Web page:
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Journal of Construction. Application of an advanced soil constitutive model to the study of railway vibrations in tunnels through 2D numerical models: a real case ...

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Application of an advanced soil constitutive model to the study of railway vibrations in tunnels through 2D numerical models: a real case in Madrid (Spain) Aplicación de un modelo constitutivo avanzado del suelo al estudio de vibraciones ferroviarias en túneles mediante modelos numéricos 2D: un caso real en Madrid (España) Jesús Fernández Ruiz (Main and contact author) University of A Coruña, Department of Technology of Construction. 0034 981167000,Campus de Elviña, 15071 A Coruña, Spain. [email protected]

Luis Medina Rodríguez

Abstract In the last few years, different numerical models for the study of railway vibrations in tunnels have been developed. Virtually all of them assume an elastic and linear behaviour of the soil. In this article the influence of soil constitutive model is investigated, comparing an “advanced” model of the soil called Hardening Soil model with small-strain stiffness (HSsmall) and the Mohr-Coulomb (MC) model. Moreover, the influence of soil stiffness has been studied when this is considered in the range of small strains (E50) or in the range of very small strains (E0). These models have been applied to a real case through a 2D finite element model formulated in the time domain, where it is concluded that both soil stiffness and the amplitude of the maximum tangential strain are the most important geotechnical parameters when estimating the deformational parameters and the constitutive models of the soil most adequate for the study of railway vibrations in tunnels.

Resumen En los últimos años, diferentes modelos numéricos han sido desarrollados para el estudio de vibraciones ferroviarias en túneles. Todos ellos han considerado el comportamiento del suelo como elástico y lineal. En este artículo es estudiada la influencia del modelo constitutivo del suelo, comparando un modelo avanzado denominado Hardening Soil con rigidez en pequeñas deformaciones (HSsmall) y el modelo Mohr-Coulomb (MC). Además, la influencia de la rigidez del suelo ha sido estudiada cuando ésta es considerada en el rango de pequeñas deformaciones (E50) o en el rango de muy pequeñas deformaciones (E0). Estos modelos han sido aplicados a un caso real mediante un modelo numérico de elementos finitos 2D formulado en el dominio del tiempo, en el que se concluye que tanto la rigidez del suelo como la amplitud de la deformación tangencial alcanzada en el suelo son los parámetros geotécnicos más importantes cuando se estiman los parámetros deformacionales y el modelo constitutivo del suelo más adecuados para el estudio de vibraciones ferroviarias en túneles.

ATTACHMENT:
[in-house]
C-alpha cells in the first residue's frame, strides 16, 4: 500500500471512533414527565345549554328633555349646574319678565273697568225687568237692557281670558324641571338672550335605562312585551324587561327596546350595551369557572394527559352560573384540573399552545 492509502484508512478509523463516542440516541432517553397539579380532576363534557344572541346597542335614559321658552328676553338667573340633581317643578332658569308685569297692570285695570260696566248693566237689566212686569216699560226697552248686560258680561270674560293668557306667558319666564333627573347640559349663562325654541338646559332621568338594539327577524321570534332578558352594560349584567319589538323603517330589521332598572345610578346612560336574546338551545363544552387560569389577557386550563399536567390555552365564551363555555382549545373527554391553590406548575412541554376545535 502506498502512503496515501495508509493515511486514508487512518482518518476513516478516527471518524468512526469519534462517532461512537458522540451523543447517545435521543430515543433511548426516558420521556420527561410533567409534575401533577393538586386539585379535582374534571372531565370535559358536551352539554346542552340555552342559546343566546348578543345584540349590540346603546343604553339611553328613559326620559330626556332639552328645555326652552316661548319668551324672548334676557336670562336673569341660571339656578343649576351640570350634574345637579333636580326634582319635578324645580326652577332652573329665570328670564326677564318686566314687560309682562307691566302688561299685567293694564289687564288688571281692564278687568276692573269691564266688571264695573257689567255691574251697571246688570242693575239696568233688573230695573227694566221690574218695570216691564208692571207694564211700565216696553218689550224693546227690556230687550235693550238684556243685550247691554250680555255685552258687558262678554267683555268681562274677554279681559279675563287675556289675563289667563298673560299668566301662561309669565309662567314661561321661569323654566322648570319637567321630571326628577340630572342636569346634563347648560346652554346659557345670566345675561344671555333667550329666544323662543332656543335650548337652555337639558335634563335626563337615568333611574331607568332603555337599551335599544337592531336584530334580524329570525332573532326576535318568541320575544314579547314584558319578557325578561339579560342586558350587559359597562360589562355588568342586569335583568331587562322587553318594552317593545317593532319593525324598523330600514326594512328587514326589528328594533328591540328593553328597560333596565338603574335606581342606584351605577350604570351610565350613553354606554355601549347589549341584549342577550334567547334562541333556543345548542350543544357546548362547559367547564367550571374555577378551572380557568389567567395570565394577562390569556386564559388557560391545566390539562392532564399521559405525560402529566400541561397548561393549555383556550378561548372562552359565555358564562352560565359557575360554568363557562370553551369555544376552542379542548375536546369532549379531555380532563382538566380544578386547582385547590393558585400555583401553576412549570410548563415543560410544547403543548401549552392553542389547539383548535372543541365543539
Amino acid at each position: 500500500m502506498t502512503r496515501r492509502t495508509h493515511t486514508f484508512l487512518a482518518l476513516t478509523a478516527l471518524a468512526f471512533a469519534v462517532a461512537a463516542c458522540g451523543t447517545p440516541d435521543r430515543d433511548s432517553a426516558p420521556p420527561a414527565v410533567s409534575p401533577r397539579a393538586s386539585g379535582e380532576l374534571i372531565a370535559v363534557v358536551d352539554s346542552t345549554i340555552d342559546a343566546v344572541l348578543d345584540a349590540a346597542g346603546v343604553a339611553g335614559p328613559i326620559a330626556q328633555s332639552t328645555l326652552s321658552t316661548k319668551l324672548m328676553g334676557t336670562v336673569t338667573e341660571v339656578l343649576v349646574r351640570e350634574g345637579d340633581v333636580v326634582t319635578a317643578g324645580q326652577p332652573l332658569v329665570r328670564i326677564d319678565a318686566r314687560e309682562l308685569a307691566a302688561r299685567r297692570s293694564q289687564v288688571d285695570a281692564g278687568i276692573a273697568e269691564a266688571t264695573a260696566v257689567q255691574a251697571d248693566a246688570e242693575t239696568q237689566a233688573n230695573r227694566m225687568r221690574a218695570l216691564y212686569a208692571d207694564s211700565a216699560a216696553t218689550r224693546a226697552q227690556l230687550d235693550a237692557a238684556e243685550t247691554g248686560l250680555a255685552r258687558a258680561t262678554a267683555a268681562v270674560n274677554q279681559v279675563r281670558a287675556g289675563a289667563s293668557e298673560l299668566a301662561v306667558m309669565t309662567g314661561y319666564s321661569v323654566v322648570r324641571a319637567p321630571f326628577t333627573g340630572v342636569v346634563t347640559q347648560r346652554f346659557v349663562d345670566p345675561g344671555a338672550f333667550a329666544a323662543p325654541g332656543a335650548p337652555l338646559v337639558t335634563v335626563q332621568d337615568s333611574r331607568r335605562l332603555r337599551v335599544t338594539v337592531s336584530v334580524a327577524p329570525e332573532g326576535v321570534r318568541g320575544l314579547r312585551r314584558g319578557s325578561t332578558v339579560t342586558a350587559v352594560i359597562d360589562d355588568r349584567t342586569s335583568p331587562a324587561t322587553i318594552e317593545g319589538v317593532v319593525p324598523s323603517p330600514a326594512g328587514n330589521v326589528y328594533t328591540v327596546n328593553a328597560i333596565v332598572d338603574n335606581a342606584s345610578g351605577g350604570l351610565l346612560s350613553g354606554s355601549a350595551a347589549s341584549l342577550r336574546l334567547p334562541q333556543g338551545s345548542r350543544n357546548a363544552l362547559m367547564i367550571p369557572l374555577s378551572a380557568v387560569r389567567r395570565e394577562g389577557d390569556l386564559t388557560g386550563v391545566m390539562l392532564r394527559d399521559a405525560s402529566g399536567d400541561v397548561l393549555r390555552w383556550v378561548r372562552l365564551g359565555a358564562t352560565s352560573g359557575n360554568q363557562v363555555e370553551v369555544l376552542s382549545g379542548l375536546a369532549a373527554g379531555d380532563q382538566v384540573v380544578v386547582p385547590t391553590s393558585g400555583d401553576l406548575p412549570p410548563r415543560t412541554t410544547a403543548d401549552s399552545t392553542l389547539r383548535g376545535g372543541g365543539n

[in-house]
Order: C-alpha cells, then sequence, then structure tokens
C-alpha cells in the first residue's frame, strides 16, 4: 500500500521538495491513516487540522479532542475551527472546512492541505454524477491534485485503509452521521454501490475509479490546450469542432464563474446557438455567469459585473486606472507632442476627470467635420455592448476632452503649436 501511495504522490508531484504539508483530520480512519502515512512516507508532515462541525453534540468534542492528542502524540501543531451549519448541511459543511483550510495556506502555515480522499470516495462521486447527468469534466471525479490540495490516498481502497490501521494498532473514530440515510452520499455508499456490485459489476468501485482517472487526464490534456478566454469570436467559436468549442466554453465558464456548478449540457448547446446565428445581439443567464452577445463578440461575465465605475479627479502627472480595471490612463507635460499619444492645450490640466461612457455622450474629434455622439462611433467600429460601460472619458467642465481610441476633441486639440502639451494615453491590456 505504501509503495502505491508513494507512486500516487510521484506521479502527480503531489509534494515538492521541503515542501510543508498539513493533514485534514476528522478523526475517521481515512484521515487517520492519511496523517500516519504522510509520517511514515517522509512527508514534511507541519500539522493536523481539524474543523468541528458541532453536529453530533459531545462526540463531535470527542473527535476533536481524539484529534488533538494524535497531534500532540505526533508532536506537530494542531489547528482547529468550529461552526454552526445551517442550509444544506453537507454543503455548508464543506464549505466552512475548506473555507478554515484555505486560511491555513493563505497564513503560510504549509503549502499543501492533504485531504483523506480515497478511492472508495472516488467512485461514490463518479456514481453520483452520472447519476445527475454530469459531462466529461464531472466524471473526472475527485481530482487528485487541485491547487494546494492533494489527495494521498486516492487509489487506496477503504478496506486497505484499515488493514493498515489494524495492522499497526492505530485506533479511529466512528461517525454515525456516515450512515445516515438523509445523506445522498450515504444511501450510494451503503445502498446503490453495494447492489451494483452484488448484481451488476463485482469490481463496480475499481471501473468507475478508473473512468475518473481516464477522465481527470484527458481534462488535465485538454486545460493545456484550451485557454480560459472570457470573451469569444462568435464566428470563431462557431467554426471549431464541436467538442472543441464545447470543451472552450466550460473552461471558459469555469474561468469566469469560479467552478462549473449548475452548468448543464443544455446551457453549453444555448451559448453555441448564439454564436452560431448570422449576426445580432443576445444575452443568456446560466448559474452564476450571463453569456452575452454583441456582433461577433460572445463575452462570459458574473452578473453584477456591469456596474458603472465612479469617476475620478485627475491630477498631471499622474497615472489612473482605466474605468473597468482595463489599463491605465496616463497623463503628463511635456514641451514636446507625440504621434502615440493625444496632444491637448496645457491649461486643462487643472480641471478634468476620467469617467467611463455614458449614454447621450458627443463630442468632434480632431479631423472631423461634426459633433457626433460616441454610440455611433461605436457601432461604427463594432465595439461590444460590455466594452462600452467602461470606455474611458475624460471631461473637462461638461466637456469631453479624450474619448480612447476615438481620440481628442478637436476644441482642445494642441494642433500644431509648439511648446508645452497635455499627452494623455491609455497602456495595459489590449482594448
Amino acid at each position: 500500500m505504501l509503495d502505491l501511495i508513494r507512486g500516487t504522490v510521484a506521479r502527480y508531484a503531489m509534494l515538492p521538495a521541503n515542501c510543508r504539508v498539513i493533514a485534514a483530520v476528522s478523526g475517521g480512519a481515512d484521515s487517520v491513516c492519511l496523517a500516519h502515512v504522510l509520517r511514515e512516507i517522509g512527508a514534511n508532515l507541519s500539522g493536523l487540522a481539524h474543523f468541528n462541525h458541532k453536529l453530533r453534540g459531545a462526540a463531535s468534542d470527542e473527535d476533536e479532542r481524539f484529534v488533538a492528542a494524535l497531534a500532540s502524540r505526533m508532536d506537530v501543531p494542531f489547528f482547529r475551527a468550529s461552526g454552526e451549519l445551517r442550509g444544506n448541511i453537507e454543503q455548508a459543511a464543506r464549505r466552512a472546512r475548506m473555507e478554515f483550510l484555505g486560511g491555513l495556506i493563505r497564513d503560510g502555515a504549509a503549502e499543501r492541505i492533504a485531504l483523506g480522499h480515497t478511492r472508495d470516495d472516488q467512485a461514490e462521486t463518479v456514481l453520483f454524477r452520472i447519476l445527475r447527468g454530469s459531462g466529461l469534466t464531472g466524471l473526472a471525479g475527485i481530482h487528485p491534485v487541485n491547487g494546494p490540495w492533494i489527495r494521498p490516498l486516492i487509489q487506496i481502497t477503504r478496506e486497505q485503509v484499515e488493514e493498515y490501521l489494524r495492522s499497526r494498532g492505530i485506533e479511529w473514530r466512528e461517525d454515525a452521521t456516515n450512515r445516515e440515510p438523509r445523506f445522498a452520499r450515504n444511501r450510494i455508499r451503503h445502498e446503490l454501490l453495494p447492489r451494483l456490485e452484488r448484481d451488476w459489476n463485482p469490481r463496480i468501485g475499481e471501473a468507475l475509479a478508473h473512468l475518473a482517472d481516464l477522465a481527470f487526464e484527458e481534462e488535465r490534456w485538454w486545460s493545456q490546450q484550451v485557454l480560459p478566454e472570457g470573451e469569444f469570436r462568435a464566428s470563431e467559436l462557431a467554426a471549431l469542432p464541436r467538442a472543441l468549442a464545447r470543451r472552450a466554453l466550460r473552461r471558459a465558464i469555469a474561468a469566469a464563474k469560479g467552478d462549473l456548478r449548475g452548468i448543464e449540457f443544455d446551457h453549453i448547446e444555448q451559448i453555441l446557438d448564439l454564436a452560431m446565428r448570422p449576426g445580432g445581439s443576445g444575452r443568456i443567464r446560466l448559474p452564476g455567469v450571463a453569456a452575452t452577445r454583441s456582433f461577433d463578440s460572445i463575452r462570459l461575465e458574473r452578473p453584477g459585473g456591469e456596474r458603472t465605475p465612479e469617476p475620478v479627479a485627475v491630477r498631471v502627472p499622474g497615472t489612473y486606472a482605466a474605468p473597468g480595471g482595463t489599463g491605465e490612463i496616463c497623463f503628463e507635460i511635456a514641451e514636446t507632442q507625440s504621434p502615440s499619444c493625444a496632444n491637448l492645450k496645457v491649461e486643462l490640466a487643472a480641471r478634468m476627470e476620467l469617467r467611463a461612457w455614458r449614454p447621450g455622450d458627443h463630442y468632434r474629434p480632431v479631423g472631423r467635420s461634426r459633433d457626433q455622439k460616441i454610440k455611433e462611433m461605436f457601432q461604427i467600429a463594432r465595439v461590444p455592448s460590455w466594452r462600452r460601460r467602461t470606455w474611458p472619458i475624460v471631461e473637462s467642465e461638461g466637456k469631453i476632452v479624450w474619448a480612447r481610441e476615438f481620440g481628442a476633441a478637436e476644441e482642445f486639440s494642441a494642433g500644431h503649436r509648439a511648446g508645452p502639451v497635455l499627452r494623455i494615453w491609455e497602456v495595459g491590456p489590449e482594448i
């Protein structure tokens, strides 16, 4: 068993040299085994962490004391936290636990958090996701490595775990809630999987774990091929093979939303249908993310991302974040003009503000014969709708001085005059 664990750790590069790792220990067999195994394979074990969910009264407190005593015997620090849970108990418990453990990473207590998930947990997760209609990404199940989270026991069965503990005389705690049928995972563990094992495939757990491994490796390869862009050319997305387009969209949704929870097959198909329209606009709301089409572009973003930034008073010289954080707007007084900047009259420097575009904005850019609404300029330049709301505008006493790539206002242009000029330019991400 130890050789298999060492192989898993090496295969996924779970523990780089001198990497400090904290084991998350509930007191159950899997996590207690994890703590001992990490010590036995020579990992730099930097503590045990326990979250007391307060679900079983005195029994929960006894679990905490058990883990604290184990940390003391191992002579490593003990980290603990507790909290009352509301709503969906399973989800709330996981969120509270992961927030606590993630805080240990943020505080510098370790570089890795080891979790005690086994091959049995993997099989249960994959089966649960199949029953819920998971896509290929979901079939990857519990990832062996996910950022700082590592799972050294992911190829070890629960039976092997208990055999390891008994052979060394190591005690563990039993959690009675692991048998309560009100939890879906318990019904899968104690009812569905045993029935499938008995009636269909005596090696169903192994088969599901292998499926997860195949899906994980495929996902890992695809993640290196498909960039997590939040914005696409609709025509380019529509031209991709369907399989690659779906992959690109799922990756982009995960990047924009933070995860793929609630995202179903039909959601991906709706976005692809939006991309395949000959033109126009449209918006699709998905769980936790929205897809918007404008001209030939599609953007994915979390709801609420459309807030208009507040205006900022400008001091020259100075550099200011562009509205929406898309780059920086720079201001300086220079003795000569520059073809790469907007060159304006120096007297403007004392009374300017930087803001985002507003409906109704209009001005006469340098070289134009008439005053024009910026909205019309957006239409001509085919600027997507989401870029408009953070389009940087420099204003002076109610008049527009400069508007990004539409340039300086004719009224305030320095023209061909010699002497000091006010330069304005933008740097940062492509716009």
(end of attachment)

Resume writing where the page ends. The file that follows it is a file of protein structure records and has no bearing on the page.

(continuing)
Keywords: advanced soil constitutive model; soil stiffness; railway vibrations; tunnel; building

Palabras Claves: modelo constitutivo avanzado del suelo; rigidez del suelo; vibraciones ferroviarias; túnel; edificio

University of A Coruña, Department of Technology of Construction. [email protected]

Manuscript Code: 572 Date of Reception/Acceptance: 01.01.2015/01.12.2015

Introduction The study of railway vibrations in tunnels has become an issue of first importance for researchers due to the important growth of railway transport systems in the 21th century, mainly in populated areas where the disturbance caused to the inhabitants can become very important. Several numerical models have been developed, notably those proposed by Jones and Hunt (2012), Hussein and Hunt (2006; 2007), Clouteau et al. (2005; 2006), Andersen and Jones (2006), Sheng et al. (2006), Forrest and Hunt (2006a; 2006b), Galvín et al. (2010), Rieckh et al. (2012), all of them formulated in the frequency and wavelength domain. In the time domain the models presented by Gardien and Stuit (2003) and Deng et al. (2006) are noteworthy. All of these models have assumed a soil behaviour model that is either linear elastic or linear elastic perfectly plastic in the case of numerical models formulated in the time domain. The behaviour of the soil is not linear, showing a degradation of its stiffness in the presence of shear stresses. In the attempt to rigorously model soil behaviour, advanced constitutive models have been developed such as the Hyperbolic model (Duncan & Chang, 1970), the Hardening soil model (Schanz et al., 1999) and, recently, the Hardening soil model with small-strain stiffness (Benz, 2006; Plaxis, 2011), where the initial soil stiffness (E0) is considered in the range of the very small strains (γ

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